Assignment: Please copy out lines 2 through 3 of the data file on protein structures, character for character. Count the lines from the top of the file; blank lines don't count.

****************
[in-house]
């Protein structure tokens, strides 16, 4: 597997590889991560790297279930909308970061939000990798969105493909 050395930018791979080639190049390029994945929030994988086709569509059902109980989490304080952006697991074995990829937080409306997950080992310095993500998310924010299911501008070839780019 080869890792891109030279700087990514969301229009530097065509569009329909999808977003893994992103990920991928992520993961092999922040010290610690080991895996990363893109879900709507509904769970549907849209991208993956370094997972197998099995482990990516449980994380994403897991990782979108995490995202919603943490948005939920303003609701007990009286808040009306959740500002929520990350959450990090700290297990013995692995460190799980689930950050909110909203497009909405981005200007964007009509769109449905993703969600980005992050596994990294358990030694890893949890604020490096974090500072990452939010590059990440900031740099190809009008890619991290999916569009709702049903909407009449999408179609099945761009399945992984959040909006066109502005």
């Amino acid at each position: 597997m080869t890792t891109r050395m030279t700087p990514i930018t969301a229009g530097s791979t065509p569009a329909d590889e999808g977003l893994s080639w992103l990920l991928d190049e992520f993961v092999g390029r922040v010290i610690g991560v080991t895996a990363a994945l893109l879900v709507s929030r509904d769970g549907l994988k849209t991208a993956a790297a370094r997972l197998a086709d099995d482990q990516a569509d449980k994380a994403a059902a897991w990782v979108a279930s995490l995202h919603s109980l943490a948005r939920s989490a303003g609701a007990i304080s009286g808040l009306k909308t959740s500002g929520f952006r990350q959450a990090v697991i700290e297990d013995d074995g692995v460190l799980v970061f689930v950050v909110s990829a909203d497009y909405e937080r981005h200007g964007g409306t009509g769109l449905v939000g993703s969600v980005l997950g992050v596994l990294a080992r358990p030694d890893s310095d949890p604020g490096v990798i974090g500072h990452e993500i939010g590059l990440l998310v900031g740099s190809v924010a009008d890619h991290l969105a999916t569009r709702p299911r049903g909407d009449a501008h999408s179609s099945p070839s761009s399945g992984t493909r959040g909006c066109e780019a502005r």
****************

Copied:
């Protein structure tokens, strides 16, 4: 597997590889991560790297279930909308970061939000990798969105493909 050395930018791979080639190049390029994945929030994988086709569509059902109980989490304080952006697991074995990829937080409306997950080992310095993500998310924010299911501008070839780019 080869890792891109030279700087990514969301229009530097065509569009329909999808977003893994992103990920991928992520993961092999922040010290610690080991895996990363893109879900709507509904769970549907849209991208993956370094997972197998099995482990990516449980994380994403897991990782979108995490995202919603943490948005939920303003609701007990009286808040009306959740500002929520990350959450990090700290297990013995692995460190799980689930950050909110909203497009909405981005200007964007009509769109449905993703969600980005992050596994990294358990030694890893949890604020490096974090500072990452939010590059990440900031740099190809009008890619991290999916569009709702049903909407009449999408179609099945761009399945992984959040909006066109502005």
């Amino acid at each position: 597997m080869t890792t891109r050395m030279t700087p990514i930018t969301a229009g530097s791979t065509p569009a329909d590889e999808g977003l893994s080639w992103l990920l991928d190049e992520f993961v092999g390029r922040v010290i610690g991560v080991t895996a990363a994945l893109l879900v709507s929030r509904d769970g549907l994988k849209t991208a993956a790297a370094r997972l197998a086709d099995d482990q990516a569509d449980k994380a994403a059902a897991w990782v979108a279930s995490l995202h919603s109980l943490a948005r939920s989490a303003g609701a007990i304080s009286g808040l009306k909308t959740s500002g929520f952006r990350q959450a990090v697991i700290e297990d013995d074995g692995v460190l799980v970061f689930v950050v909110s990829a909203d497009y909405e937080r981005h200007g964007g409306t009509g769109l449905v939000g993703s969600v980005l997950g992050v596994l990294a080992r358990p030694d890893s310095d949890p604020g490096v990798i974090g500072h990452e993500i939010g590059l990440l998310v900031g740099s190809v924010a009008d890619h991290l969105a999916t569009r709702p299911r049903g909407d009449a501008h999408s179609s099945p070839s761009s399945g992984t493909r959040g909006c066109e780019a502005r």